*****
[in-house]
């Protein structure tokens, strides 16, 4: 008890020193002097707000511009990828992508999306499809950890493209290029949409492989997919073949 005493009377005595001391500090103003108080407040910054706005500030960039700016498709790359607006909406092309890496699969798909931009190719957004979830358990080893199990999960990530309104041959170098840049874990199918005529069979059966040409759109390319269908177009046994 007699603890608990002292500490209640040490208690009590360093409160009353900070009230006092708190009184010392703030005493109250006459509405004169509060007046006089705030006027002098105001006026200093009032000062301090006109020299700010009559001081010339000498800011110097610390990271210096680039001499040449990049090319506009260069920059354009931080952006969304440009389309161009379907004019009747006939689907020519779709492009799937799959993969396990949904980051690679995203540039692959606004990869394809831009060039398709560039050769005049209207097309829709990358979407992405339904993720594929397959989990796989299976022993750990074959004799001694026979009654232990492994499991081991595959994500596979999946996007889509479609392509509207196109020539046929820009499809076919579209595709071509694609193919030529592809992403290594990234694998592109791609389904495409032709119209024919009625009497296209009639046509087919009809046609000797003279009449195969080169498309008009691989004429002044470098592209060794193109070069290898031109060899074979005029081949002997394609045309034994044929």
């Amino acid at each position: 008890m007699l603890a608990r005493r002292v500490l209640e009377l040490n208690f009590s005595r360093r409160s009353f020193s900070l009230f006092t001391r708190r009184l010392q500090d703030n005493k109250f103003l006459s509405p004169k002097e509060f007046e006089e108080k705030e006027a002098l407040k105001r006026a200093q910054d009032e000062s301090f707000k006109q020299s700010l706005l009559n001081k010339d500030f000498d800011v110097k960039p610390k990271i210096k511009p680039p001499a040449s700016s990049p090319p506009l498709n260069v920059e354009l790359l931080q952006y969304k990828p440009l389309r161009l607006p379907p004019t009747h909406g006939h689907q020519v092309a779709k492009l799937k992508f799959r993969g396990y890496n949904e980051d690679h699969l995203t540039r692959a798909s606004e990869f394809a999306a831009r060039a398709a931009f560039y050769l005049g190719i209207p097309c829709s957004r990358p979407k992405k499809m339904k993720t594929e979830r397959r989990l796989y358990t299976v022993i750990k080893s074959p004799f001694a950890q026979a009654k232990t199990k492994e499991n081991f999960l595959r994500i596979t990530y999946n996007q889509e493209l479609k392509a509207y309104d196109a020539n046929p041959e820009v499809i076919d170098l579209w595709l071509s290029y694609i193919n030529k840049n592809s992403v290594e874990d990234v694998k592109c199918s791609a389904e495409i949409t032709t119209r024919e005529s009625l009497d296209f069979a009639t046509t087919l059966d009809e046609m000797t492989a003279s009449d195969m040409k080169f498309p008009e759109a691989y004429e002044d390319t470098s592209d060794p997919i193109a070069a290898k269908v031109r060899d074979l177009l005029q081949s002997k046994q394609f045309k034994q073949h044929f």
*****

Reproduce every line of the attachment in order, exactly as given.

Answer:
[in-house]
């Protein structure tokens, strides 16, 4: 008890020193002097707000511009990828992508999306499809950890493209290029949409492989997919073949 005493009377005595001391500090103003108080407040910054706005500030960039700016498709790359607006909406092309890496699969798909931009190719957004979830358990080893199990999960990530309104041959170098840049874990199918005529069979059966040409759109390319269908177009046994 007699603890608990002292500490209640040490208690009590360093409160009353900070009230006092708190009184010392703030005493109250006459509405004169509060007046006089705030006027002098105001006026200093009032000062301090006109020299700010009559001081010339000498800011110097610390990271210096680039001499040449990049090319506009260069920059354009931080952006969304440009389309161009379907004019009747006939689907020519779709492009799937799959993969396990949904980051690679995203540039692959606004990869394809831009060039398709560039050769005049209207097309829709990358979407992405339904993720594929397959989990796989299976022993750990074959004799001694026979009654232990492994499991081991595959994500596979999946996007889509479609392509509207196109020539046929820009499809076919579209595709071509694609193919030529592809992403290594990234694998592109791609389904495409032709119209024919009625009497296209009639046509087919009809046609000797003279009449195969080169498309008009691989004429002044470098592209060794193109070069290898031109060899074979005029081949002997394609045309034994044929």
């Amino acid at each position: 008890m007699l603890a608990r005493r002292v500490l209640e009377l040490n208690f009590s005595r360093r409160s009353f020193s900070l009230f006092t001391r708190r009184l010392q500090d703030n005493k109250f103003l006459s509405p004169k002097e509060f007046e006089e108080k705030e006027a002098l407040k105001r006026a200093q910054d009032e000062s301090f707000k006109q020299s700010l706005l009559n001081k010339d500030f000498d800011v110097k960039p610390k990271i210096k511009p680039p001499a040449s700016s990049p090319p506009l498709n260069v920059e354009l790359l931080q952006y969304k990828p440009l389309r161009l607006p379907p004019t009747h909406g006939h689907q020519v092309a779709k492009l799937k992508f799959r993969g396990y890496n949904e980051d690679h699969l995203t540039r692959a798909s606004e990869f394809a999306a831009r060039a398709a931009f560039y050769l005049g190719i209207p097309c829709s957004r990358p979407k992405k499809m339904k993720t594929e979830r397959r989990l796989y358990t299976v022993i750990k080893s074959p004799f001694a950890q026979a009654k232990t199990k492994e499991n081991f999960l595959r994500i596979t990530y999946n996007q889509e493209l479609k392509a509207y309104d196109a020539n046929p041959e820009v499809i076919d170098l579209w595709l071509s290029y694609i193919n030529k840049n592809s992403v290594e874990d990234v694998k592109c199918s791609a389904e495409i949409t032709t119209r024919e005529s009625l009497d296209f069979a009639t046509t087919l059966d009809e046609m000797t492989a003279s009449d195969m040409k080169f498309p008009e759109a691989y004429e002044d390319t470098s592209d060794p997919i193109a070069a290898k269908v031109r060899d074979l177009l005029q081949s002997k046994q394609f045309k034994q073949h044929f």